NI Water says it has no concerns about drilling at Woodburn Forest having any effect on drinking water in Belfast.
In a letter to Belfast City Council, the company's chief executive Sara Venning said she was "wholly satisfied" with assurances there was no risk to the public water supply from the exploratory oil well project being undertaken by InfraStrata at the wood outside Carrickfergus.
The drilling has sparked controversy, and protests have been staged at the site.
Several councillors in Belfast expressed concern earlier this year that the exploration could impact on the city's drinking water supply. As a result the council wrote to the publicly-owned utility company.
The council is also planning to hold a special meeting to address the issue, which Ms Venning indicated NI Water will attend.
And NI Water has agreed that chief executive Suzanne Wylie will engage on the issue with other relevant councils, as well as relevant departments and agencies.
Ms Venning told Belfast City Council in her letter that no fracking had been, or would be, allowed at Woodburn.
"This work is being undertaken by an independent company, InfraStrata, under a licence awarded by the Department of Enterprise, Trade and Investment (DETI)," she said.
"All work is subject to the approval and agreement of the relevant authorities including the Northern Ireland Environment Agency (NIEA), DETI and Forest Service. InfraStrata cannot drill a permanent well without obtaining planning permission, which is the responsibility of Mid and East Antrim Borough Council. NIEA have also issued a water order consent motion, allowing for the use of wholly conventional chemicals, in common usage throughout the world, in relation to the Woodburn site.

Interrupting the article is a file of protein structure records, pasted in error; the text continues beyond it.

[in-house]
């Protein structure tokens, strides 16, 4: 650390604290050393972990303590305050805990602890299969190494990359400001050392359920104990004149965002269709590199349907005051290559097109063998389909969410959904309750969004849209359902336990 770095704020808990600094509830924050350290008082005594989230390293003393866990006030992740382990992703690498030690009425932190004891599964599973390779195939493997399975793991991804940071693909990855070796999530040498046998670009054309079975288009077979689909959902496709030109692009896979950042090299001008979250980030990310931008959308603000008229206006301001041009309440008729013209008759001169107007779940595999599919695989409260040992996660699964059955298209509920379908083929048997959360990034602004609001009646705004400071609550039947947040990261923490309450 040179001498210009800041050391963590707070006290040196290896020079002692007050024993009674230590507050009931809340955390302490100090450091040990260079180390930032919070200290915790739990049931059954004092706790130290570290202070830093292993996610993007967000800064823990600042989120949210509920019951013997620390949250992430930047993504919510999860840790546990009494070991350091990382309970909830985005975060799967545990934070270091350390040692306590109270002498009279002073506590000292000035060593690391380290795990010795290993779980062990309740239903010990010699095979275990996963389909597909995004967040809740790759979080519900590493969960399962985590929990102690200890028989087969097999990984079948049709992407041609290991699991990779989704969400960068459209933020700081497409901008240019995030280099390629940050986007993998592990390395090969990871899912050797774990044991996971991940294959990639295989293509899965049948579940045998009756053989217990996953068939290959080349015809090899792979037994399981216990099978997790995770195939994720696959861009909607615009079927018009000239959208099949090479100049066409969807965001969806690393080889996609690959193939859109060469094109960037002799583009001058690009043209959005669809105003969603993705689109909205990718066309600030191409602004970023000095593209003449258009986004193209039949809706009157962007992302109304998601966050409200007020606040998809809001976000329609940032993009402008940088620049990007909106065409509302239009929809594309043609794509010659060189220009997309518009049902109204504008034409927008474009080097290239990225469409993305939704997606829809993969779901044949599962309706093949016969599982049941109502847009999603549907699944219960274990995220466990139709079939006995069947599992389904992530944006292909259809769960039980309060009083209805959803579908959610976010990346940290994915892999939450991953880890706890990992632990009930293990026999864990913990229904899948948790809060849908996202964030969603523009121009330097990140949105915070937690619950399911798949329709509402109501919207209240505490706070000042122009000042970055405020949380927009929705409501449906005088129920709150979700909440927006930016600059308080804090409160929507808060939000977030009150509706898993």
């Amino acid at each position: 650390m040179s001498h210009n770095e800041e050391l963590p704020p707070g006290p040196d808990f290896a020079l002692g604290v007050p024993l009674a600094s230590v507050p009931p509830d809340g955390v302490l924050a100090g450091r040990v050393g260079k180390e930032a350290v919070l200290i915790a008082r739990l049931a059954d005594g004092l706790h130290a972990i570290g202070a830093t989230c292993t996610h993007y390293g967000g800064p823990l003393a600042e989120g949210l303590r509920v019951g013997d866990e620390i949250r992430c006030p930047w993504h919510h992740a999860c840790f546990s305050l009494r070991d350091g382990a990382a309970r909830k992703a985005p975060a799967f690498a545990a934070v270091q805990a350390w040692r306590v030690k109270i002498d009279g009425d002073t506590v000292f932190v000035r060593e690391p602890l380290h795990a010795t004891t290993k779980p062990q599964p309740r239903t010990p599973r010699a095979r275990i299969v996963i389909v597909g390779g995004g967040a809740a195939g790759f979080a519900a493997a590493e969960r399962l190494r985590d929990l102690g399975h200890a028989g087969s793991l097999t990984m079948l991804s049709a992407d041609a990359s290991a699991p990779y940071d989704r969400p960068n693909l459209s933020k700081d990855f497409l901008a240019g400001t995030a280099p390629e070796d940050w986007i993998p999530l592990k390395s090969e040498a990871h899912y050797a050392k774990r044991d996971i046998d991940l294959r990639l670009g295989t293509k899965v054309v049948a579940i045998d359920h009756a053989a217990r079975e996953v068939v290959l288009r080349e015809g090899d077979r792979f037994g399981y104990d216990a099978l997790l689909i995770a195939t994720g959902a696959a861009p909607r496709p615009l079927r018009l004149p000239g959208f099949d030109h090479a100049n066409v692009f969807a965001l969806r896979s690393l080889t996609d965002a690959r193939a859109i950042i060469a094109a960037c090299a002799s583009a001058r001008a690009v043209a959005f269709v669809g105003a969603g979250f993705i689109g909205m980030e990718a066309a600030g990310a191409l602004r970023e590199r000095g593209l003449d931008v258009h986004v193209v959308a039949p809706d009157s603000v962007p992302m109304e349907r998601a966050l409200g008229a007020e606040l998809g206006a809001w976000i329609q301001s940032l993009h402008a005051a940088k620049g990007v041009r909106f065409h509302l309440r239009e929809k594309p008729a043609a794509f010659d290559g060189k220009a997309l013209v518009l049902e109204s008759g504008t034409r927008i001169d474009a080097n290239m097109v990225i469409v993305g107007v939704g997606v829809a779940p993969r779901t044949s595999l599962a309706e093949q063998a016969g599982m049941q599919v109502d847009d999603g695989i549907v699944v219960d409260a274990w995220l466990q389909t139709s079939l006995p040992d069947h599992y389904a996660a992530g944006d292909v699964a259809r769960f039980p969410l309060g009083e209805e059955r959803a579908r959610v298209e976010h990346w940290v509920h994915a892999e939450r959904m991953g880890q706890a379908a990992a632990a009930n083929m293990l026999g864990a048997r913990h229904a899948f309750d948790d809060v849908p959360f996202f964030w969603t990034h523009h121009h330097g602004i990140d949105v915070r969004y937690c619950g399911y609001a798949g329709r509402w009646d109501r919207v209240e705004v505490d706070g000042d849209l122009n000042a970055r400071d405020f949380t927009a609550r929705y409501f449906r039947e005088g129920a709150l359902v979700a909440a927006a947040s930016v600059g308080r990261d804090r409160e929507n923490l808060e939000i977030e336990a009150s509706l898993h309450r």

"A clause is included in the agreement with InfraStrata that prohibits using the technique known as hydraulic fracturing (fracking), both now and in the future."
Ms Venning said her staff was carrying out regular inspections at the site.
"I can also confirm that the drilling site is not within the catchment area of the Woodburn reservoir, which supplies water to thousands of properties, including some within the Belfast City Council area," she added.
"To provide further protection, a 'triple lock' system is in place in order to safeguard the local water catchment area - this involves securely sealing the drill shaft, amongst other measures.
"NI Water staff are also conducting regular inspections of the site to ensure that everything is being conducted as it should be."
Last month a protester was arrested at the site for allegedly obstructing workers.
The Stop The Drill protest has been backed by environmental campaigners, including Hollywood star Mark Ruffalo and human rights advocate Bianca Jagger.